Elementary students in Kentucky’s Jefferson County schools are learning that holding a yoga pose requires mental attention and physical poise—skills they also use in the classroom.
More than 10,000 students across 25 Louisville elementary schools are taking part in a six-year pilot project called the Compassionate Schools Project. The project infuses fitness with health education and social and emotional learning in a curriculum aimed at the “whole child,” according to The Hechinger Report.
Students spend two 50-minute sessions a week doing exercises like partner yoga, which encourages students to practice mindfulness, cooperation, and problem-solving with their classmates.
From The Hechinger Report:
Tish Jennings, an associate professor at the University of Virginia’s Curry School of Education, is one of the researchers who developed the curriculum and is studying its impact in Louisville-area schools . . .
Jennings sees whole-child education as critical to student success. Schools can’t focus only on academic content, she said, with students who don’t feel safe and calm in the classroom. Many children experience trauma at home or in their communities. Those experiences don’t disappear when the school bell rings.
Jennings’ study is currently in its fourth year, but Stonestreet Elementary School Principal Donnie Boemker believes he’s already seeing an impact.
Students are recognizing when they’re stressed or angry—through physical cues like tightened shoulders and furrowed brows—and are applying what they learned through the Compassionate Schools Project to keep their cool, he said.
“If you catch it up front, think about your breathing and those calming skills, it’ll help them in the long run,” he said, adding that kids regularly use the strategies and language from the program.
Jennings believes that helping students overcome obstacles outside of school, and to center themselves in class, will ultimately help to improve academics, and data from schools in the study should reflect that.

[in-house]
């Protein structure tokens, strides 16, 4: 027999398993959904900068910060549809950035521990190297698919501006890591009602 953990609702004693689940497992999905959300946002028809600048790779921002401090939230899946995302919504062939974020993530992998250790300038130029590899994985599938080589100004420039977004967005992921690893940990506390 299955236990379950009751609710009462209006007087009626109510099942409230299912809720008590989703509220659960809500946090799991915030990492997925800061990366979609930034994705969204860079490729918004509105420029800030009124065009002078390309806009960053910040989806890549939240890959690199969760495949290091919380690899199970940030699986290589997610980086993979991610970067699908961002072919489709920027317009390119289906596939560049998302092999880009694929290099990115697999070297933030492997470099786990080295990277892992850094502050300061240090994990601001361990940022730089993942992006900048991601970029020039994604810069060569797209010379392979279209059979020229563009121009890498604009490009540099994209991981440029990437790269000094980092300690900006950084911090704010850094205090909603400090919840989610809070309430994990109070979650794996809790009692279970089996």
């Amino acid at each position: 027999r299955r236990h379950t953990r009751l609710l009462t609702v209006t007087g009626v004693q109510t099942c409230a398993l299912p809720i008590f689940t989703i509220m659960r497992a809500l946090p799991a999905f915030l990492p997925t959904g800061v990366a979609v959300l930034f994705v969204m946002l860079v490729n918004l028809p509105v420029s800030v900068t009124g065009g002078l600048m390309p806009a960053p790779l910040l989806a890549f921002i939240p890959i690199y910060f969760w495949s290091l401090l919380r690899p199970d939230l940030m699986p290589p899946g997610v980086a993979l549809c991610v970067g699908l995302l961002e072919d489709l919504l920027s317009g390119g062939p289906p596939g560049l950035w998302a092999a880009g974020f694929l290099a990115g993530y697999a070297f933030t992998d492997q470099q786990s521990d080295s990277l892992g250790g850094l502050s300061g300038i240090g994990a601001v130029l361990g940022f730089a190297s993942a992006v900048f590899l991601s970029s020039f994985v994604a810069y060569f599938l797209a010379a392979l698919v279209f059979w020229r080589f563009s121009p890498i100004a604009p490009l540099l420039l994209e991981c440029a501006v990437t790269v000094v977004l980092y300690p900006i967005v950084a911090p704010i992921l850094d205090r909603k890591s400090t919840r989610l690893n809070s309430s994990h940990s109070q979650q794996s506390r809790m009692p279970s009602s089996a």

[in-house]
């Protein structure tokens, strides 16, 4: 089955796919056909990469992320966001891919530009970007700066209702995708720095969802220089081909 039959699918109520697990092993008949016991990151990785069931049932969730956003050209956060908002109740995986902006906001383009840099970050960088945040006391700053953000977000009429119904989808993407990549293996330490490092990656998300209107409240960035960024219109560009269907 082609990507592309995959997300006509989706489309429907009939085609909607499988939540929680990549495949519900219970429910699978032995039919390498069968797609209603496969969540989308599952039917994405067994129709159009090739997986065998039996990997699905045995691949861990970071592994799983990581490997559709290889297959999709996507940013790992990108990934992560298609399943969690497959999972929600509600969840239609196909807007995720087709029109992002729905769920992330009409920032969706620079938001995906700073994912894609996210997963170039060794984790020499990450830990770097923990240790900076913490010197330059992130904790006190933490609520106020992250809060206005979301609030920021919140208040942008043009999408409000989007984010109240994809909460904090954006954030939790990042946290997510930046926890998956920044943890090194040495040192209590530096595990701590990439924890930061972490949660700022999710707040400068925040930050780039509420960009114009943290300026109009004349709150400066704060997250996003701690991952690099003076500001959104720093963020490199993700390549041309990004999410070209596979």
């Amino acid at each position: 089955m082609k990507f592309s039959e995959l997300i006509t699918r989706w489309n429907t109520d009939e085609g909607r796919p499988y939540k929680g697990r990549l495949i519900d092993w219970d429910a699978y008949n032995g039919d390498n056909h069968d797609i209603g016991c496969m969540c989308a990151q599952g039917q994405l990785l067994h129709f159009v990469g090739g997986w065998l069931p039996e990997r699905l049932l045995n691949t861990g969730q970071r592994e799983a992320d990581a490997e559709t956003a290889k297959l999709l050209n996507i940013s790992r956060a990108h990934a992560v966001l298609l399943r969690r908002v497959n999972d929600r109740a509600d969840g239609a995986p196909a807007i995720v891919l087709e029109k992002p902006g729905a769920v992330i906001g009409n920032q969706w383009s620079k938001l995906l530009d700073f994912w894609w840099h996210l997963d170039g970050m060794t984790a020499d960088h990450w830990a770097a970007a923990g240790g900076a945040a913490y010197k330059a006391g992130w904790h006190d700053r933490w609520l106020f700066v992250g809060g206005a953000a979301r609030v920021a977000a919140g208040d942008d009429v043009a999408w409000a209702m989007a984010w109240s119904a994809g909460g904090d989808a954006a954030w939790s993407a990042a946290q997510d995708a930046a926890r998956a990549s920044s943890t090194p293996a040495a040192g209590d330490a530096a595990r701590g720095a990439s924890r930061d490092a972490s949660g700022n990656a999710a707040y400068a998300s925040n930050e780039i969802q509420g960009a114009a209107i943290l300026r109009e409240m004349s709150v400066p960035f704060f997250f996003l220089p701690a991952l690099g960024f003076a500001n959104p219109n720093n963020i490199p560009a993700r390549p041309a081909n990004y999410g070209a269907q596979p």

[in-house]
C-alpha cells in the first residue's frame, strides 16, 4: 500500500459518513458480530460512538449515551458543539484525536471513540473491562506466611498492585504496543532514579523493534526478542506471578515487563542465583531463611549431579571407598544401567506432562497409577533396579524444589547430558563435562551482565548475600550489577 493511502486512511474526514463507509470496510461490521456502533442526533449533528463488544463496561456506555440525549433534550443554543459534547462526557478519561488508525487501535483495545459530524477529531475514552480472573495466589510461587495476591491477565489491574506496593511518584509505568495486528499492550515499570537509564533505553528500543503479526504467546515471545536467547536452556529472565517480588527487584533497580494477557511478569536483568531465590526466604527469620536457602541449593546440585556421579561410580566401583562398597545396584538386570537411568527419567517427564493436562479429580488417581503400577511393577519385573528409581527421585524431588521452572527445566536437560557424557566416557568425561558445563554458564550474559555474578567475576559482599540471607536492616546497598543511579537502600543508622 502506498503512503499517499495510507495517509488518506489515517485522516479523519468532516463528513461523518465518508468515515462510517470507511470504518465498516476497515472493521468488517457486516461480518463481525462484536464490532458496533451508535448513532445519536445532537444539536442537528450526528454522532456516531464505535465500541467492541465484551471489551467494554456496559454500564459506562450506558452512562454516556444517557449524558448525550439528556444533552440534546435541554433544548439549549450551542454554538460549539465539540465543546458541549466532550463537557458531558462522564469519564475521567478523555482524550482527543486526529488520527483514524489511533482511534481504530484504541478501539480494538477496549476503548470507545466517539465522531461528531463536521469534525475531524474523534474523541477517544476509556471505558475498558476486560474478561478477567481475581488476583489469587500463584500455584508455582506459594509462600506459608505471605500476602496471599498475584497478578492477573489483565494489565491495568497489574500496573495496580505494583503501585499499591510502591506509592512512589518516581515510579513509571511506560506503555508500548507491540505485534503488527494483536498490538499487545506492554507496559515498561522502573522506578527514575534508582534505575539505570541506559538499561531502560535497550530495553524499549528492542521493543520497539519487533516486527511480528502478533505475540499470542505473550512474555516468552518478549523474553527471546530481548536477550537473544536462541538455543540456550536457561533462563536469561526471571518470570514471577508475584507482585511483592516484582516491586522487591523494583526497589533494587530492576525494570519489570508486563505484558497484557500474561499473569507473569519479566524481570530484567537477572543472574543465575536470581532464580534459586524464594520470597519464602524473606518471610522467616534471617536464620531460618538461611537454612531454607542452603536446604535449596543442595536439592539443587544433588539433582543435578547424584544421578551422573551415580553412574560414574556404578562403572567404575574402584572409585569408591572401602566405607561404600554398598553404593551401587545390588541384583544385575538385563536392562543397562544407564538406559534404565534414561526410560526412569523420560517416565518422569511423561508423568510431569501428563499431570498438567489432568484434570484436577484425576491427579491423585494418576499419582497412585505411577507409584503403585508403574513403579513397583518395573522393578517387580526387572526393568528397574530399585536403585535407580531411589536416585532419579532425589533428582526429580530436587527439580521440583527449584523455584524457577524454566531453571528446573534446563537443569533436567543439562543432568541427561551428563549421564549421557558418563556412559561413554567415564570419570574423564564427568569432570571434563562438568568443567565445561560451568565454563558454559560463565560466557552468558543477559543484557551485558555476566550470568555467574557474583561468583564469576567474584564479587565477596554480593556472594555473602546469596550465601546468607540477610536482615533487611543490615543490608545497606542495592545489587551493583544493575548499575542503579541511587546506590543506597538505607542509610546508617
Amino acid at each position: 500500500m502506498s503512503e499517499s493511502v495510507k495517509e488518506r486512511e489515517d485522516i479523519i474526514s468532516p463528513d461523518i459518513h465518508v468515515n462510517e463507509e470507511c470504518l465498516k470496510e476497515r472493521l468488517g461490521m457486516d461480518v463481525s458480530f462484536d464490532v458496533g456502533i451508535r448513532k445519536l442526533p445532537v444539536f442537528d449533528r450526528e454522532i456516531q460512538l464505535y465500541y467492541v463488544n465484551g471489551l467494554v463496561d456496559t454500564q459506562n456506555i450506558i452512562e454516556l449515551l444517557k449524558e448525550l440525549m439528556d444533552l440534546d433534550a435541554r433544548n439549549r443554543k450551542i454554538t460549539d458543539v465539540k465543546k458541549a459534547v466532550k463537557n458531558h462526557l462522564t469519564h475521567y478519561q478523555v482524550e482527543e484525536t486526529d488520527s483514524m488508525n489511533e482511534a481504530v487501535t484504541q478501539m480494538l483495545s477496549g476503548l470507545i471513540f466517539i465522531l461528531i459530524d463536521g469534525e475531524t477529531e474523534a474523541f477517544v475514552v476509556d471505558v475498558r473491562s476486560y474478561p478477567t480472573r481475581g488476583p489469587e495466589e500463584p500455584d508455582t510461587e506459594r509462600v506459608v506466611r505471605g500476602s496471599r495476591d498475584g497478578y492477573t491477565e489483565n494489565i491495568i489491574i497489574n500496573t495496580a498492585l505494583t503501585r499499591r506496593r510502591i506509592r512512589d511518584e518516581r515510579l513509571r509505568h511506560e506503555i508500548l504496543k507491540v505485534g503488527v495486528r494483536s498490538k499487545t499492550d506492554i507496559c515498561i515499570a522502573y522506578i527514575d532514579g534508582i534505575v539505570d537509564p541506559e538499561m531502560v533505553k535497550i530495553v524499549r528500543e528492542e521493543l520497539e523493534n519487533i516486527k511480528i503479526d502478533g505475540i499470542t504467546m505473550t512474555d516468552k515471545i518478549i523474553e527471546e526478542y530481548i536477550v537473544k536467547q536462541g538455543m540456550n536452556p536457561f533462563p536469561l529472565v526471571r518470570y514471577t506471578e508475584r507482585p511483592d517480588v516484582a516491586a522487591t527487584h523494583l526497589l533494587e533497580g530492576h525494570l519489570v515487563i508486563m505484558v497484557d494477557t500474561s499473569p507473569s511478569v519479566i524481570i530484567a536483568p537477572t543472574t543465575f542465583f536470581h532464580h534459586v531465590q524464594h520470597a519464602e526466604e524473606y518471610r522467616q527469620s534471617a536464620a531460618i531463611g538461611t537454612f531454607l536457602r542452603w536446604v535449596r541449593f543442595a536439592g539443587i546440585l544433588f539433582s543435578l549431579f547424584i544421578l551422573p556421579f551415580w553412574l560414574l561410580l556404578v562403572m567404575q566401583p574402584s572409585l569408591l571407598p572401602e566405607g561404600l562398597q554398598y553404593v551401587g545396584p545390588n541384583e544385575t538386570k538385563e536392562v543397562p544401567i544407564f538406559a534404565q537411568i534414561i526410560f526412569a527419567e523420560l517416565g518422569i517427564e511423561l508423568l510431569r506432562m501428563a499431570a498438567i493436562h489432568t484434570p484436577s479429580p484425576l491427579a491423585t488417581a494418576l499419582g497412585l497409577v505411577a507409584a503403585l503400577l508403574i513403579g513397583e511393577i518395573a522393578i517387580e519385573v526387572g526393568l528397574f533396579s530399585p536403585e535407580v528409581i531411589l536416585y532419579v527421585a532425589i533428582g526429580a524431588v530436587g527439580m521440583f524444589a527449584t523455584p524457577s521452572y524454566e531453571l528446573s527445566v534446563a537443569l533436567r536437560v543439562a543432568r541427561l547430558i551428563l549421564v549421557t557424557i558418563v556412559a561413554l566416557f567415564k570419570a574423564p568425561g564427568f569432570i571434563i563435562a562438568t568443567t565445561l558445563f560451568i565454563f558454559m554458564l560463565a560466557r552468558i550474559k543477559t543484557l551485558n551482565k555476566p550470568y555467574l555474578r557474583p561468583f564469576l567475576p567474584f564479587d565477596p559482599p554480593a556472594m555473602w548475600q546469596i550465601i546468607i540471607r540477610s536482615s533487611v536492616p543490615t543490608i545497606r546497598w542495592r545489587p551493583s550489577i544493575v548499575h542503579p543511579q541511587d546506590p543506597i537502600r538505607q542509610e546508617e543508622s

“If we don’t find ways to help them overcome these reactions from trauma that they bring to school with them, it’s going to be hard to teach them the academic content,” she said. “[The Compassionate Schools Project] is really helping prepare their bodies and minds—the whole child—to be ready to learn what we want them to learn.”
Gordon Marino, philosophy professor at St. Olaf College, reflected on advice from Pulitzer Prize-winning playwright David Mamet in an essay for The Hedgehog Review, a publication of the Institute for Advanced Studies in Culture.
Marino explained that he solicited one piece of advice from Mamet to pass along to his students. Mamet replied, “Tell them to pick some physical art—ballet, boxing, judo, yoga, whatever—and stick with it. It will make them feel grounded and better able to deal with adversity and rejection in this world.”
Marino summarized: “By moving your body in a certain way, he was saying, you will shape the way you feel and who you are.”
Through yoga, the Compassionate Schools Project helps students develop self-regulation, as well as other skills like focusing attention and cooperation. With practice, those skills will not only improve academics, but also help to shape students into better people.
The Compassionate Schools Project’s website offers more information on its mission, timeline, and partners, as well as details on how the initiative is advancing in Kentucky and its potential impact for other schools.